How Long Will Loss-Making The Native SA (VTX:FEL) Survive?

The Native SA (SWX:FEL) continues its loss-making streak, announcing negative earnings for its latest financial year ending. A crucial question to bear in mind when you’re an investor of an unprofitable business, is whether the company will have to raise more capital in the near future. This is because new equity from additional capital raising can thin out the value of current shareholders’ stake in the company. Given that Native is spending more money than it earns, it will need to fund its expenses via external sources of capital. Looking at Native’s latest financial data, I will gauge when the company may run out of cash and need to raise more money. Check out our latest analysis for Native

What is cash burn?

Native currently has CHF2.04M in the bank, with negative cash flows from operations of -CHF331.00K. Since it is spending more money than it makes, the business is “burning” through its cash to run its day-to-day operations. The measure of how fast Native goes through its cash reserves over time is called the cash burn rate. The riskiest factor facing investors of the company is the potential for the company to run out of cash without the ability to raise more money, i.e. the company goes out of business. Unprofitable companies operating in the exciting, fast-growing tech industry often face this problem, and Native is no exception. The industry is highly competitive, with companies racing to invest in innovation at the risk of burning through its cash too fast.

SWX:FEL Income Statement Apr 20th 18
SWX:FEL Income Statement Apr 20th 18

When will Native need to raise more cash?

Opex, or operational expenses, are the necessary costs Native must pay to keep the business running every day. For the purpose of this calculation I’ve only accounted for sales, general and admin (SG&A) expenses, and R&D expenses incurred within this year. Opex (excluding one-offs) grew by 8.99% over the past year, which is fairly normal for a small-cap. According to my analysis, if Native continues to grow at this rate, it will burn through its cash reserves by the next 2.1 years, and may be coming to market again. Not the best news for shareholders. Furthermore, even if Native kept its opex level at the current CHF915.00K, it will still be coming to market in about 2.2 years. Even though this is analysis is fairly basic, and Native still can cut its overhead in the near future, or raise debt capital instead of coming to equity markets, the analysis still helps us understand how sustainable the Native’s operation is, and when things may have to change.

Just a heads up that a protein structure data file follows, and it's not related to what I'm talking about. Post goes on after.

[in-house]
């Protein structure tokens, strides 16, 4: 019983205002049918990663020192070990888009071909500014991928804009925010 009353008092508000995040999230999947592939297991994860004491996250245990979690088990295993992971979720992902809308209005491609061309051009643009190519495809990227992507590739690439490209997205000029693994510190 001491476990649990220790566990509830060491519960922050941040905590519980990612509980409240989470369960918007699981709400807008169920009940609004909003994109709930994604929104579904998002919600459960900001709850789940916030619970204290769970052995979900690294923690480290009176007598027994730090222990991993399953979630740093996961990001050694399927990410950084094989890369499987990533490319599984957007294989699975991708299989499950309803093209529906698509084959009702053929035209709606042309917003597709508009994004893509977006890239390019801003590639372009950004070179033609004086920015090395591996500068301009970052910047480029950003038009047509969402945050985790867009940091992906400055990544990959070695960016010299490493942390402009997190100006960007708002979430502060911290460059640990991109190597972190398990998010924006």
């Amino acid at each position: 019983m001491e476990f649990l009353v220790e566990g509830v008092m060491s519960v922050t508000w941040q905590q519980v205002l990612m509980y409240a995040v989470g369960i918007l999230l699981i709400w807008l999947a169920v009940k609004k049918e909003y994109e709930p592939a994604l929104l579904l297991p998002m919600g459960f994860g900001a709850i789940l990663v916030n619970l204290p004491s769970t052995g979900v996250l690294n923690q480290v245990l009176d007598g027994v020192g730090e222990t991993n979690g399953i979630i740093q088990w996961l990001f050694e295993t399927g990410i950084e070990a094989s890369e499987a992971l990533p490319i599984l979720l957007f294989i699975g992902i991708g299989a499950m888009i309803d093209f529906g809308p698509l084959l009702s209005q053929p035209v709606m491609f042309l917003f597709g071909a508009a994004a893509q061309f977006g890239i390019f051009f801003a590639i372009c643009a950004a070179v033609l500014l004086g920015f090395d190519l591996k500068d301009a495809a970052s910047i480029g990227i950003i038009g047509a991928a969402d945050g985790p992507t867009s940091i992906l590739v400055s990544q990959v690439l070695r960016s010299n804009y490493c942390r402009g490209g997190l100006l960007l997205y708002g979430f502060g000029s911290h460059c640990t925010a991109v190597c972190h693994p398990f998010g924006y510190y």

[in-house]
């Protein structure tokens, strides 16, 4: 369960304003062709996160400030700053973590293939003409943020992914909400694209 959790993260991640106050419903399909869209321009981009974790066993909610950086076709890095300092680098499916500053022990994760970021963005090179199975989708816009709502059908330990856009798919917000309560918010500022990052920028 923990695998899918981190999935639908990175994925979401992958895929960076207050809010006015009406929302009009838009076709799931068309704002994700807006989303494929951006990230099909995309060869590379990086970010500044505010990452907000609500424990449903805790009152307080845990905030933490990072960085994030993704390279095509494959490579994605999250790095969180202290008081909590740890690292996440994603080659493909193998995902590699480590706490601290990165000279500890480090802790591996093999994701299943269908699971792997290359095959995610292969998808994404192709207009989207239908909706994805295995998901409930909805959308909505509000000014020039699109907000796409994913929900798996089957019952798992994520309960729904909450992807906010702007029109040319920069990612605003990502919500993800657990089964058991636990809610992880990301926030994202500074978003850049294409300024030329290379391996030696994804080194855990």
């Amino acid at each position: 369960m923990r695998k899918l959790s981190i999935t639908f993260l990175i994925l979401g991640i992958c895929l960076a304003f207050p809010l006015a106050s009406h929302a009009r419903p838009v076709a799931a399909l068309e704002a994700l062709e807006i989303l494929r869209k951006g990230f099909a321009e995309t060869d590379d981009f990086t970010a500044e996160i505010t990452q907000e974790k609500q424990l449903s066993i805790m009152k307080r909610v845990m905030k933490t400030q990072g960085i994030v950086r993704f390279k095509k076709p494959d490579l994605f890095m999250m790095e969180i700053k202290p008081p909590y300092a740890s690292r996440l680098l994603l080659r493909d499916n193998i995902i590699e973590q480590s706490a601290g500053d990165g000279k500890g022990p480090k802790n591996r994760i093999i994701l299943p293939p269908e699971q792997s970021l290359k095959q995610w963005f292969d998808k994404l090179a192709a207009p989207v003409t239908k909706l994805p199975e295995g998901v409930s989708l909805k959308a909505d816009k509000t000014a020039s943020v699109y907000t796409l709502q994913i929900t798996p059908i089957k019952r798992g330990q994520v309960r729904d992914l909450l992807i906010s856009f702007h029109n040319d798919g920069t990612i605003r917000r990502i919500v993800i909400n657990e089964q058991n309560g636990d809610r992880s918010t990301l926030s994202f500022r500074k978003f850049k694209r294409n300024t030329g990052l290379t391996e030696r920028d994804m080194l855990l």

Next Steps:

The risks involved in investing in loss-making Native means you should think twice before diving into the stock. However, this should not prevent you from further researching it as an investment potential. The outcome of my analysis suggests that if the company maintains the rate of opex growth, it will run out of cash in the upcoming years. This suggests an opportunity to enter into the stock, potentially at an attractive price, should Native come to market to fund its growth. This is only a rough assessment of financial health, and I’m sure FEL has company-specific issues impacting its cash management decisions. I recommend you continue to research Native to get a more holistic view of the company by looking at:
  1. Valuation: What is FEL worth today? Is the stock undervalued, even when its growth outlook is factored into its intrinsic value? The intrinsic value infographic in our free research report helps visualize whether FEL is currently mispriced by the market.
  2. Management Team: An experienced management team on the helm increases our confidence in the business – take a look at who sits on Native’s board and the CEO’s back ground.
  3. Other High-Performing Stocks: If you believe you should cushion your portfolio with something less risky, scroll through our free list of these great stocks here.
NB: Figures in this article are calculated using data from the trailing twelve months from 30 June 2017. This may not be consistent with full year annual report figures. Operating expenses include only SG&A and one-year R&D.